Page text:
I have a disease called Ankylosing Spondylitis and the last four months have been intense. The first two months, I became riddled with lupus and was forced to go on short-term disability. The last two months, I have returned to work and little else. Prior to all of that, I spent ten glorious days in Cedars Sinai hospital and then several months and years after that trying to come to terms with a disease I can’t even be really sure exists. I certainly can’t pronounce it, and that strikes me as half the battle. If I can’t pronounce my disease, how can I be expected to overcome it?
Having a crippling spine disorder is confusing. One day I was watching the Superbowl and the next day I was in the hospital after which I was told that my spine was fusing together. My first reaction was denial. I believe that’s one of the five stages of grief, but in my case in seemed like practicality at its best. I mean…you can’t just believe someone when they tell you your spine is fusing together. Even after seeing pictures I thought, “Oh please…that could be anyone’s spine. Who’s to say it’s actually mine?”
The next stage is anger which was easy for me to pinpoint as anger is the only emotion I have an actual grip on. I was angry when my doctor told me that the solution to spinal fusion is a weekly injection. I told him that he should Suck My Dick©, reminding him that I had spent my entire life not being a heroin addict and wasn’t about to start shooting up now. Even more enraging was his insistence on these needles which eventually just resulted in me getting lupus.
This is where bargaining came in. I reasoned that if my doctor could find me an injection that didn’t give me lupus, I would stop insisting that he Suck My Dick©. This worked! I now get two non-lupus inducing shots (so far) once a month and take 10mg of Methotrexate (actual chemotherapy…let’s not even get into it) once a week. 16 pills and 2 shots a month doesn’t seem all that bad. It was just enough to launch me into the stage of grief I enjoy the most called depression.
I love depression. If you’re me, depression means you eat as much pasta as you want while catching up on all your favorite TV shows. To me, depression is akin to vacation, and I have loved every second of it. When I first got diagnosed with my fake disease, I insisted on working through it. I made lots of proclamations like, “I AM NOT MY DISEASE!” and “I HAVE COURAGE!” and “I’M NOT GONNA LET SOME WEIRDO SPINE DISORDER KEEP ME FROM LIVING MY LIFE!” Right around my last proclamation is when I got lupus at which point I stopped living my life…Literally.
Depression is hard to climb out of BECAUSE I LOVE IT SO MUCH!!! What’s better than sitting around thinking about yourself all the time and listing the ways in which you have been wronged by the world and more so the medical community?! The only thing that could make this better would be copious amounts of drugs and alcohol, but I’m totes sobes meaning I don’t drink or do drugs meaning I have more to be depressed about! Woo-hoo!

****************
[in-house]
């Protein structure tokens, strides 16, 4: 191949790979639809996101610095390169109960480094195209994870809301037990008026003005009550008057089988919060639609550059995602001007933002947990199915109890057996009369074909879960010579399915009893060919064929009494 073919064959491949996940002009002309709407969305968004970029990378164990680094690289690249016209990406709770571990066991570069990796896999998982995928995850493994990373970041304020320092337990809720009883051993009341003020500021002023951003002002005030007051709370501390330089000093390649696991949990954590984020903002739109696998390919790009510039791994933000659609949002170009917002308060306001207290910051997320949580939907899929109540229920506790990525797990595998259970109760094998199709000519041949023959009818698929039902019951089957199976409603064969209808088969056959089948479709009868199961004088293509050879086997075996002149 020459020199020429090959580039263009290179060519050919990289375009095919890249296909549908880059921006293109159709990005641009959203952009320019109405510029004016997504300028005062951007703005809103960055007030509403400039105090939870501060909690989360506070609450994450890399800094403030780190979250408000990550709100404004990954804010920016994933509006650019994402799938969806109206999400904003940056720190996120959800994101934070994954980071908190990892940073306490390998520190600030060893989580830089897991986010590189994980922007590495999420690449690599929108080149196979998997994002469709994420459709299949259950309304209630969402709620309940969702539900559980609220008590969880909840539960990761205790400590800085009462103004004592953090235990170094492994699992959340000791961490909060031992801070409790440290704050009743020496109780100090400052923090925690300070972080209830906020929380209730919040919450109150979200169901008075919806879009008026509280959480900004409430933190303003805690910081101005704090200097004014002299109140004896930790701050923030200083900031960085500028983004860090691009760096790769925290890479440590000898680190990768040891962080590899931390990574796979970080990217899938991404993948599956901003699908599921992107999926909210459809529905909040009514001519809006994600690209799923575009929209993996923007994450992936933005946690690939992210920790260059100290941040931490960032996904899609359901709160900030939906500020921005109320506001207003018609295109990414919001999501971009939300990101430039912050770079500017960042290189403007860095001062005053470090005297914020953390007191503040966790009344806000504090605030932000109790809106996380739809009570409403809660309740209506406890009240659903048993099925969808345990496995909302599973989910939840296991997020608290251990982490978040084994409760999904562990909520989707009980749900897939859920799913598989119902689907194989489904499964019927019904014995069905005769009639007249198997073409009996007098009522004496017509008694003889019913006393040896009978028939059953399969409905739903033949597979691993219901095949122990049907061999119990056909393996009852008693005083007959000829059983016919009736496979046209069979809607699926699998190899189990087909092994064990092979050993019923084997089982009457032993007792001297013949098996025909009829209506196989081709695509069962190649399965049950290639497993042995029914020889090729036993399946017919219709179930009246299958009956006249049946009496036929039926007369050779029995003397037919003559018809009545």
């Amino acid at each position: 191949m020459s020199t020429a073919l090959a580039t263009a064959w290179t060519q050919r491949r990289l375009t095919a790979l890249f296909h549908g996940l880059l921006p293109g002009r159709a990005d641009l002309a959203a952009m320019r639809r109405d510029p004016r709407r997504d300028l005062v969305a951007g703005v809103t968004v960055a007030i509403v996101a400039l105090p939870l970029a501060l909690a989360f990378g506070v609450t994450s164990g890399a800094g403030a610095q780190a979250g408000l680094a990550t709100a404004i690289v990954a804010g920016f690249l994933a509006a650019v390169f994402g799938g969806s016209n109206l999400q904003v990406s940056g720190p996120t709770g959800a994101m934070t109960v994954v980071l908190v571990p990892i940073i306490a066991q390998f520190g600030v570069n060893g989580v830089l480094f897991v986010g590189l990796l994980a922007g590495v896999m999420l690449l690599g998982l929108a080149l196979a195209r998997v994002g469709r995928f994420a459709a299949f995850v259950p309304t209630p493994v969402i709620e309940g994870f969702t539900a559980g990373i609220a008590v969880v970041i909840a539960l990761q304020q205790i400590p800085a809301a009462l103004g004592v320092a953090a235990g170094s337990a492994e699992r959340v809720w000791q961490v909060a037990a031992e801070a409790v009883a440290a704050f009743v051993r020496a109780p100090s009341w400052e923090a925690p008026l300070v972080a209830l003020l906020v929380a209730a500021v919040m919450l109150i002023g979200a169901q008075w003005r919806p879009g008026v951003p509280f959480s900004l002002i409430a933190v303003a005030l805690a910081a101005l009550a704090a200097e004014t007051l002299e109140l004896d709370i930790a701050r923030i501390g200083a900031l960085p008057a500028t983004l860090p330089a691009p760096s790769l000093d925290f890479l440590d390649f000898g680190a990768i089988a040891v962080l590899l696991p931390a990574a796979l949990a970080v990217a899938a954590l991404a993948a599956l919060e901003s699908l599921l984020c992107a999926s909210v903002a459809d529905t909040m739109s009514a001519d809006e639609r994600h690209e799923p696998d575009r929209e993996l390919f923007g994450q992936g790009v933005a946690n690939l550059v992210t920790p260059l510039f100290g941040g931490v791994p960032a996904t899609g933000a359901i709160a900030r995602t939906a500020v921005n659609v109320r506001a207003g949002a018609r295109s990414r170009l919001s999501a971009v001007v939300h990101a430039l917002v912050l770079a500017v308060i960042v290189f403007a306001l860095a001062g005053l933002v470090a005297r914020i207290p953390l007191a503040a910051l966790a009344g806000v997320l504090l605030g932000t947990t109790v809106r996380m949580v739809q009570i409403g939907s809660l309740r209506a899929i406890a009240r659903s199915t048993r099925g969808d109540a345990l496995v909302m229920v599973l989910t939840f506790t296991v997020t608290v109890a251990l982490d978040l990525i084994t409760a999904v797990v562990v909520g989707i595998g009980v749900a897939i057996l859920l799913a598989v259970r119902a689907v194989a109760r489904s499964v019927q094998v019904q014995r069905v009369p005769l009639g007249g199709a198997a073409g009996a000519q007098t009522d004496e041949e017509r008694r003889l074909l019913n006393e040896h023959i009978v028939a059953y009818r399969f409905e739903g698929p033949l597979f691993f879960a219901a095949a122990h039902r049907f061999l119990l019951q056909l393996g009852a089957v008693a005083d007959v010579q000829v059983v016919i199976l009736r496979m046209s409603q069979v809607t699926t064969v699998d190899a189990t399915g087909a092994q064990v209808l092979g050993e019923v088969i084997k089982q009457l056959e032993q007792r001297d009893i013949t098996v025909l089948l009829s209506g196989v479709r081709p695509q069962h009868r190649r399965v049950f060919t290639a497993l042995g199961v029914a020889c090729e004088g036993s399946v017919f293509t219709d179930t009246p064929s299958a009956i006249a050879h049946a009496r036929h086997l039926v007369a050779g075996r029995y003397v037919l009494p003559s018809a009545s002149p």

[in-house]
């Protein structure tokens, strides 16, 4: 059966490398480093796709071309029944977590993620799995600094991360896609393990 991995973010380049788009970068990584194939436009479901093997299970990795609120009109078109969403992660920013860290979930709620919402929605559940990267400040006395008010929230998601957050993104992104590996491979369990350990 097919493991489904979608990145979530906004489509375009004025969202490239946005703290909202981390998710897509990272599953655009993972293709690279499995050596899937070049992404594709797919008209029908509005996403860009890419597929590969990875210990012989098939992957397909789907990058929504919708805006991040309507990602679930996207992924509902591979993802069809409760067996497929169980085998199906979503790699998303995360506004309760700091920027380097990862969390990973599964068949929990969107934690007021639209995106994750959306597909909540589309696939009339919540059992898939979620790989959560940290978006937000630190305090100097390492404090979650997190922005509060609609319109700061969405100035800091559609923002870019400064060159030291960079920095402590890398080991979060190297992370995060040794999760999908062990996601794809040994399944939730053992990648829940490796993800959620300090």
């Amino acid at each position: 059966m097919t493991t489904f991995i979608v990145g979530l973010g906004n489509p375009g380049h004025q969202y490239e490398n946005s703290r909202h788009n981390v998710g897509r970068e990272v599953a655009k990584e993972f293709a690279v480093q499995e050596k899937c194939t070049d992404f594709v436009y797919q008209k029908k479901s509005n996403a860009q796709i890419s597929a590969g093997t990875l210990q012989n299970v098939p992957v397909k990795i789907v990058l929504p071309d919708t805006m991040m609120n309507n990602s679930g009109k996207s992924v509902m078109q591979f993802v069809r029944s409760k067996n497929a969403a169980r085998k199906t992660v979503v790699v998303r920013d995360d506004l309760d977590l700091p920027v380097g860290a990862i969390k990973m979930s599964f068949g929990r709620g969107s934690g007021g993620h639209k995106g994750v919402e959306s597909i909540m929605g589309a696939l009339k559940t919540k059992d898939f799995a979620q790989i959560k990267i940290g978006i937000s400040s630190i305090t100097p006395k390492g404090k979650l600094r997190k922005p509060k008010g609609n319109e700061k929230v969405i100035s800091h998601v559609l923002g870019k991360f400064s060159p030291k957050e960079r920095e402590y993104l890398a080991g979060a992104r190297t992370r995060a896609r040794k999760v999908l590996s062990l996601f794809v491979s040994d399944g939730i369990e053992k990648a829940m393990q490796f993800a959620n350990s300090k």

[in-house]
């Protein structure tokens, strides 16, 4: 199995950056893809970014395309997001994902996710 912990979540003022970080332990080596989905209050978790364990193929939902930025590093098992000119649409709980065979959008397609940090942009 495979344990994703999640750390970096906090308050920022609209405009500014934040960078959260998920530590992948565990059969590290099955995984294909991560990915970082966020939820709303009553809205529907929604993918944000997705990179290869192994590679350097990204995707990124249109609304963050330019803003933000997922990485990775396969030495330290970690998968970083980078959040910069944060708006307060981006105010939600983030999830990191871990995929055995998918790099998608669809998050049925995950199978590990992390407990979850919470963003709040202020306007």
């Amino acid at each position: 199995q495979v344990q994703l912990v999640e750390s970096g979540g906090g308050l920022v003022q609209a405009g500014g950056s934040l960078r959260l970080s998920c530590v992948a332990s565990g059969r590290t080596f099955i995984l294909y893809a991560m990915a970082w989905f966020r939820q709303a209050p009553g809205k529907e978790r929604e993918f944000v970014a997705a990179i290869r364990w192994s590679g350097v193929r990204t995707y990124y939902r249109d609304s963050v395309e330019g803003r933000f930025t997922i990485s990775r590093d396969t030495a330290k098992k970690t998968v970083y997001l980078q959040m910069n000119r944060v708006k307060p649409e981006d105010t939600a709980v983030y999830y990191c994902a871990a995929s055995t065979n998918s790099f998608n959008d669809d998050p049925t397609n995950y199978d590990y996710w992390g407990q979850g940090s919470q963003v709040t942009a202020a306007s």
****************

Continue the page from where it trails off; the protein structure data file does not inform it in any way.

But it’s time. Acceptance is the last stage of grief. I’m depressed just thinking about acceptance, and I can see how this might be a backslide for people. It’s time for me to rejoin the living. It’s time to refocus my energy on my old problems. What’s the point in focusing on fictitious diseases when I could be obsessing about my weight?! I’ve wasted so much time focusing on Ankylosing Spondylitis that I almost totally forgot about my morbid obesity! I should start trying on pants! Nothing pulls me out of Disease-Depression© like pants. Or my acting career! Why spend precious time concerned about the bevy of auto-immune disorders I have when I could be gripped by the hopelessness of being an actor in Los Angeles! I mean it is terrible! Or money. I literally have zero money. Yet I’m squandering my time focusing on how tired I am from having lupus! It definitely seems like acceptance is the key. I miss my old problems. I pray to God my car breaks down on the way to work tomorrow so that I have something new to worry about. If God cares about me at all, I’ll soon be faced with an unwanted pregnancy or the death of a loved one. If history is any indication, I’ll probably have a new disease by the time I’m done writing this. But I’m not going to let that get me down. I have to focus all my energy on how I’ll likely always live in a studio apartment and will never, ever be thin enough to wear pants.